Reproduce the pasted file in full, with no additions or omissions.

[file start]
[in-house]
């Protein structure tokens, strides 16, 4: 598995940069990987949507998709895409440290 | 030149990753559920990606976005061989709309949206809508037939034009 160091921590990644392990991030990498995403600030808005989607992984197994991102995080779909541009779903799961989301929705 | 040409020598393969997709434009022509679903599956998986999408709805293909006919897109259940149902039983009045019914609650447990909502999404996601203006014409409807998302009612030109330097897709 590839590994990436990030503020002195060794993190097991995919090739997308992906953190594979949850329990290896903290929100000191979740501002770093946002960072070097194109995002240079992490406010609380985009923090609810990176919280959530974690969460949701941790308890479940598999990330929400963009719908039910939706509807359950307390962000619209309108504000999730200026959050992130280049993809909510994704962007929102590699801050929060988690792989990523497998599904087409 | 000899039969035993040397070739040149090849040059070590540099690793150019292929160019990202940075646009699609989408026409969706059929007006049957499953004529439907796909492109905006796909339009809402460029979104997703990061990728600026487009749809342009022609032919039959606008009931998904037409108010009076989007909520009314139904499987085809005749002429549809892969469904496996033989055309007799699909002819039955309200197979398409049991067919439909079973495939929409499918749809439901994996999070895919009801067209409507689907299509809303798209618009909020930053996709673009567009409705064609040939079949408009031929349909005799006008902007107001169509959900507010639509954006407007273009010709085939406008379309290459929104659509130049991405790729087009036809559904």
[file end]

[in-house]
């Protein structure tokens, strides 16, 4: 598995940069990987949507998709895409440290 | 030149990753559920990606976005061989709309949206809508037939034009 160091921590990644392990991030990498995403600030808005989607992984197994991102995080779909541009779903799961989301929705 | 040409020598393969997709434009022509679903599956998986999408709805293909006919897109259940149902039983009045019914609650447990909502999404996601203006014409409807998302009612030109330097897709 590839590994990436990030503020002195060794993190097991995919090739997308992906953190594979949850329990290896903290929100000191979740501002770093946002960072070097194109995002240079992490406010609380985009923090609810990176919280959530974690969460949701941790308890479940598999990330929400963009719908039910939706509807359950307390962000619209309108504000999730200026959050992130280049993809909510994704962007929102590699801050929060988690792989990523497998599904087409 | 000899039969035993040397070739040149090849040059070590540099690793150019292929160019990202940075646009699609989408026409969706059929007006049957499953004529439907796909492109905006796909339009809402460029979104997703990061990728600026487009749809342009022609032919039959606008009931998904037409108010009076989007909520009314139904499987085809005749002429549809892969469904496996033989055309007799699909002819039955309200197979398409049991067919439909079973495939929409499918749809439901994996999070895919009801067209409507689907299509809303798209618009909020930053996709673009567009409705064609040939079949408009031929349909005799006008902007107001169509959900507010639509954006407007273009010709085939406008379309290459929104659509130049991405790729087009036809559904």